Invest in books

Reading is a common habit among the world's wealthiest individuals, and Mark Cuban is no exception. He considers books to be an excellent teaching opportunity, with each new title ready to impart some novel information that can help you succeed in a wide variety of future endeavors. Reading is a proven method for expanding your mental horizon. The more you read, the more you think about the world around you. This is true for fiction and nonfiction alike. When reading fictional tales, readers begin to genuinely empathize with the characters that populate the stories, providing a greater perspective on many of the common features and troubles that translate into everyday life. In nonfiction pages, readers gain a deeper understanding of something that's a part of the physical world around them. Whether focused on historical or modern subjects, taking in new knowledge is a great way to bring about fresh takes on the typical situations you may experience in your own life. In business, investments, and routine daily tasks, the more you read the better you're able to think through new challenges.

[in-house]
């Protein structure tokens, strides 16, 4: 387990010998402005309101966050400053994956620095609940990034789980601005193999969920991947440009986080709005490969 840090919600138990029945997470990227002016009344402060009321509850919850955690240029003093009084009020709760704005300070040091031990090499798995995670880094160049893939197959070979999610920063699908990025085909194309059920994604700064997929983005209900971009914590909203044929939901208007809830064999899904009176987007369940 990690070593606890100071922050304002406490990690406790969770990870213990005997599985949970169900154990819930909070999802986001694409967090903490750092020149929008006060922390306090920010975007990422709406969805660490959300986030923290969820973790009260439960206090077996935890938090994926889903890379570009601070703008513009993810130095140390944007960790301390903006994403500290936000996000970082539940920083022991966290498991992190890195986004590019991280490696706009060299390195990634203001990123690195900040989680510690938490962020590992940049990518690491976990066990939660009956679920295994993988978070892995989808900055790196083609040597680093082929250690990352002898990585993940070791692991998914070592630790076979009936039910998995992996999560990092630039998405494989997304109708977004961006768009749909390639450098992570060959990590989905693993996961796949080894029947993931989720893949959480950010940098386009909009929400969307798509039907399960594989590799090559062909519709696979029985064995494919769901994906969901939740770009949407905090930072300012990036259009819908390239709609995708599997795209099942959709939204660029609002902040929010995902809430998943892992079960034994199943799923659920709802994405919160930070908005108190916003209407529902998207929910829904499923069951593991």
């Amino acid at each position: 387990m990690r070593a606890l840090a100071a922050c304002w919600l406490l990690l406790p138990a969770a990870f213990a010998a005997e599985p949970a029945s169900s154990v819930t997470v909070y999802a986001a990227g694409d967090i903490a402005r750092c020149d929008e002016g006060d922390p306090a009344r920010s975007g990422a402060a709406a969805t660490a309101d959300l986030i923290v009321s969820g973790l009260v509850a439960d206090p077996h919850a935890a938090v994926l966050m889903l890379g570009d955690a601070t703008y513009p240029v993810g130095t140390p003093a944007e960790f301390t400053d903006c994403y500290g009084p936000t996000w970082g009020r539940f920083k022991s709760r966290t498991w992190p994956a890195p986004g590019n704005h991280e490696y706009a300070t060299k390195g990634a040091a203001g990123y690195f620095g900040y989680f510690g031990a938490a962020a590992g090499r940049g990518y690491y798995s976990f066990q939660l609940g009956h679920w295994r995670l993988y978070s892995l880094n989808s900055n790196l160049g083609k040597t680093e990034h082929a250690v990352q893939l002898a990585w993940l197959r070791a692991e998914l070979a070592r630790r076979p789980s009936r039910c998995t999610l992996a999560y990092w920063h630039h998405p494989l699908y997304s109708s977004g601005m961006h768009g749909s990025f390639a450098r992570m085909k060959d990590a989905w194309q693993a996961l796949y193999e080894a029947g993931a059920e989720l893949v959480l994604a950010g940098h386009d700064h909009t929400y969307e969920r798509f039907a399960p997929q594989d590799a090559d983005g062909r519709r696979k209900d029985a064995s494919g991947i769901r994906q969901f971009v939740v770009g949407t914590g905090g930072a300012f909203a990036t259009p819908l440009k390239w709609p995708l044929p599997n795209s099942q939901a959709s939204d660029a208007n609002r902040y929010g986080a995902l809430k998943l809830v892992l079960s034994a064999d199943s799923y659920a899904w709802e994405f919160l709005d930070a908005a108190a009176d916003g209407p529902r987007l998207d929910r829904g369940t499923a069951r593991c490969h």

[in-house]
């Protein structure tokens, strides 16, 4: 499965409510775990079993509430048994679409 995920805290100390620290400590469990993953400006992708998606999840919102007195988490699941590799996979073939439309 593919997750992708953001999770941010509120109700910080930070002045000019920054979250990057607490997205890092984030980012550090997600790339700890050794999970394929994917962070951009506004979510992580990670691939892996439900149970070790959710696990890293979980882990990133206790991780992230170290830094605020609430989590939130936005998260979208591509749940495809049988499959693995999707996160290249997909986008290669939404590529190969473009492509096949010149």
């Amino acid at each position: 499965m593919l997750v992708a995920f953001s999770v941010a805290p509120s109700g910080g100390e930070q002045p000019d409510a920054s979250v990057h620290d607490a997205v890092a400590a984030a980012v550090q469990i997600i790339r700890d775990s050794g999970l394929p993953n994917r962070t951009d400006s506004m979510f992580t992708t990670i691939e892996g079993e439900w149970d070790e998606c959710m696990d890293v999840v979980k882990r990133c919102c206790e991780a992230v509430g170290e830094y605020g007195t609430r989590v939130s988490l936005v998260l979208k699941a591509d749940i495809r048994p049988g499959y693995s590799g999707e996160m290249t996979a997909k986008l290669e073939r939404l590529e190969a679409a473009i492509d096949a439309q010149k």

Think twice about bank loans

It won't always be possible to avoid, but taking out a loan to purchase something big and important will dilute your ownership of the thing in a major way. When buying a home or car through financing opportunities, this translates into a larger personal expense. But if you're talking about a real estate investment or business purchase, it can cut into your profits or even alter the way you approach a new opportunity in the space.

Mark Cuban is a big proponent of limiting your exposure to external financial obligations, specifically the repayment of loans. It's easy to shirk lending options for financing important spending needs when you're a billionaire, of course, but the lesson remains an important one for anyone thinking of making a big purchase in the future. The less you can borrow, the more ownership you'll be able to enjoy of the thing in question. If you're buying into a business, for instance, a monthly loan repayment can hamstring your ability to focus on the growth of the enterprise. Instead of tackling big-picture action items that might represent your priorities, you'll immediately need to figure out how to make enough money to cover the repayments. Similarly, if you purchase a home to flip, you'll be paying back the bank every month that you own the property, cutting into available cash for renovations and putting a stress-inducing clock on the project overall.